Balancing act: funding boost to reduce falls for hearing impaired

24 Jan 2019
Adjunct Professor Stefan Launer, Professor Sandy Bauer, Professor Louise Hickson, Professor Bruce Abernethy
L-R: Adjunct Professor Stefan Launer, Professor Sandy Bauer, Professor Louise Hickson and Professor Bruce Abernethy

A University of Queensland study designed to improve balance in older adults with a hearing impairment has been made possible thanks to funding from Sonova, a global provider of innovative hearing care solutions.

UQ School of Health and Rehabilitation Sciences Head and study co-lead Professor Louise Hickson said the funds will directly impact older adults who are more prone to falls due to a hearing impairment.

“Recent data shows three in five adults aged over 60 have a hearing impairment and every 10 decibel increase in hearing loss puts an individual at greater risk of falling,” Professor Hickson said.

“The study will test if a device that gives feedback on body position can improve and maintain balance and stability.”

Participants will be required to wear a device which is battery powered and worn on a belt around the waist for 30-minute training sessions over 10 days.

The device records body sway, compares it to normative data and provides vibrotactile feedback to the wearer for retraining of balance.

The original version of the device has been used in research trials in Europe, Germany and Switzerland, however this will be the first time with older adults who have a hearing impairment.

The study is an international collaboration between Professor Sandy Brauer, Professor Louise Hickson, researchers and PhD students from UQ’s School of Health and Rehabilitation Sciences; Department of Otolaryngology at Unfallkrankenhaus Berlin, Charite University Hospital Berlin; Center for Hearing and Balance, Department of Otolaryngology, Columbia University Medical Center and Sonova.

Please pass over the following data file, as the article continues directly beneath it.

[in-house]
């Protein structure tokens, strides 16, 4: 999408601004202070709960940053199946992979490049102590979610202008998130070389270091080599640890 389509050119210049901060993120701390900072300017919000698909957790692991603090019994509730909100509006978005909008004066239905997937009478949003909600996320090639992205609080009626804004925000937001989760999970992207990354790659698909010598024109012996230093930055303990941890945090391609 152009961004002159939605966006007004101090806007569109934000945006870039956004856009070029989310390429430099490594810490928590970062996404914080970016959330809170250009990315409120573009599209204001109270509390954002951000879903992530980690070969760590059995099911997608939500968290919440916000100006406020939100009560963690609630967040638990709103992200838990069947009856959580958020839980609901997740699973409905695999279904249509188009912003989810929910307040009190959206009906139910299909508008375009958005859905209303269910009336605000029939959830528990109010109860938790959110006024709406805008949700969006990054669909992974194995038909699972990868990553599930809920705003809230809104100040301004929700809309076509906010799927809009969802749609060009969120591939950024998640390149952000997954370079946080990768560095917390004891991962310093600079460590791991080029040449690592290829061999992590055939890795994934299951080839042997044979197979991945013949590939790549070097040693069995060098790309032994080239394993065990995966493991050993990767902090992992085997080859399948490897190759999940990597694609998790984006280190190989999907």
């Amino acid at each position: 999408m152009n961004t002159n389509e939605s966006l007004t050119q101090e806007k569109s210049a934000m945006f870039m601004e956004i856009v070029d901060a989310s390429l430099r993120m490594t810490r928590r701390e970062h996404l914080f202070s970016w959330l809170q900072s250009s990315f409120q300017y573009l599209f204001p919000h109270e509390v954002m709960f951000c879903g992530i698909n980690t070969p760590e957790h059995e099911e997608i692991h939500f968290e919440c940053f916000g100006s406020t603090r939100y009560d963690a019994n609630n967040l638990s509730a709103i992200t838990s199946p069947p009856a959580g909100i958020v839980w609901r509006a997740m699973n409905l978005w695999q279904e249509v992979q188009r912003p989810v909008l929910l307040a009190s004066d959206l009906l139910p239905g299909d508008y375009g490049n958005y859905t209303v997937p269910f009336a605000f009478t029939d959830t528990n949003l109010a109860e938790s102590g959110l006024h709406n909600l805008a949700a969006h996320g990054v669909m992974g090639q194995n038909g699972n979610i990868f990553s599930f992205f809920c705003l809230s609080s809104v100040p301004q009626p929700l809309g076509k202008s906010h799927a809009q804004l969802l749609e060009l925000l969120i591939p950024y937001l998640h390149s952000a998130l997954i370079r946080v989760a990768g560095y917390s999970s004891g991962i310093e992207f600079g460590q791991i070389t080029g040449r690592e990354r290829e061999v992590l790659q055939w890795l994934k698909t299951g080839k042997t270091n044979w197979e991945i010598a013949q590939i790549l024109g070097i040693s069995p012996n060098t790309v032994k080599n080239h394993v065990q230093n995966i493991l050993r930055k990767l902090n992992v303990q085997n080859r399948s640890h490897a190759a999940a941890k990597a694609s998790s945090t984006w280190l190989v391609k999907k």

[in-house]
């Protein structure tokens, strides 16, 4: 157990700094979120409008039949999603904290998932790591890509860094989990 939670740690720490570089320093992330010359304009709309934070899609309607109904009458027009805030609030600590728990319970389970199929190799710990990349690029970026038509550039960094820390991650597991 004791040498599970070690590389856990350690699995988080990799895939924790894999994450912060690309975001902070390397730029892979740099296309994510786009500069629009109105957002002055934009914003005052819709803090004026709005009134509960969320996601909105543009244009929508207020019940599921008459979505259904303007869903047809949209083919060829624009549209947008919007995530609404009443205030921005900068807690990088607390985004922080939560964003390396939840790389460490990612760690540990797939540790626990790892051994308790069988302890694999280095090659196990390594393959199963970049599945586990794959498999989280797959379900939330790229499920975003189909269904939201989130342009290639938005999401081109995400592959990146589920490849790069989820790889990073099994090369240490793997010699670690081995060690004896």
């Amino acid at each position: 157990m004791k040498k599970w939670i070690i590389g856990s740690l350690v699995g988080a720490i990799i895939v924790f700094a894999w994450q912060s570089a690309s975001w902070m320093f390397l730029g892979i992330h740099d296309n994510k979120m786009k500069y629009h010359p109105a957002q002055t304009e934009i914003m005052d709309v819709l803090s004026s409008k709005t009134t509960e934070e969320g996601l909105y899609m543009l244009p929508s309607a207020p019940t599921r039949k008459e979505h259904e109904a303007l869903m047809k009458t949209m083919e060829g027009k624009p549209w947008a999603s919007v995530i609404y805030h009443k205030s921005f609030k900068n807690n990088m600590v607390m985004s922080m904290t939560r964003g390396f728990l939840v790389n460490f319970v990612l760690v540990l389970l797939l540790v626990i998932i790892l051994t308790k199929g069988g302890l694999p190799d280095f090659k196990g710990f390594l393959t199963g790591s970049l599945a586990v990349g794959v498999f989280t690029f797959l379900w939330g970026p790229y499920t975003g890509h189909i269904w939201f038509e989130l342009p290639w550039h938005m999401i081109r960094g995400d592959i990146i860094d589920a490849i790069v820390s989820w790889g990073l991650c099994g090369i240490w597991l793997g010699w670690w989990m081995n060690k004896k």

A top-up contribution by Sonova will provide UQ scholarships for two PhD students to be involved in the study and to undertake international placements through the Sonova group of companies.

 “We are very thankful to Sonova for their generous donations and continued partnership over seven years, in various studies that have improved the quality of life of individuals with hearing impairment,” Professor Hickson said.

“The support and collaboration with Sonova and its international network has allowed for the creation of innovative clinical tools, novel research methodologies and results that have informed improvements in audiology practice.”

UQ Adjunct Professor and Sonova Senior VP for Science and Technology Stefan Launer said he is delighted to collaborate on a very important approach to preventive healthcare for elderly people.

“Thanks to the excellent know-how within the School, this is a great institute to drive such a landmark study forward.”

The research team is looking for adults aged over 60 years, with moderate to severe hearing loss and vertigo or dizziness to participate in the study.

For more details about participating in the study contact Ms Katrina Kemp on +61 7 3365 2779 or

Media: Jo Hickman, UQ Communications,, +61 7 3346 3037, @UQhealth.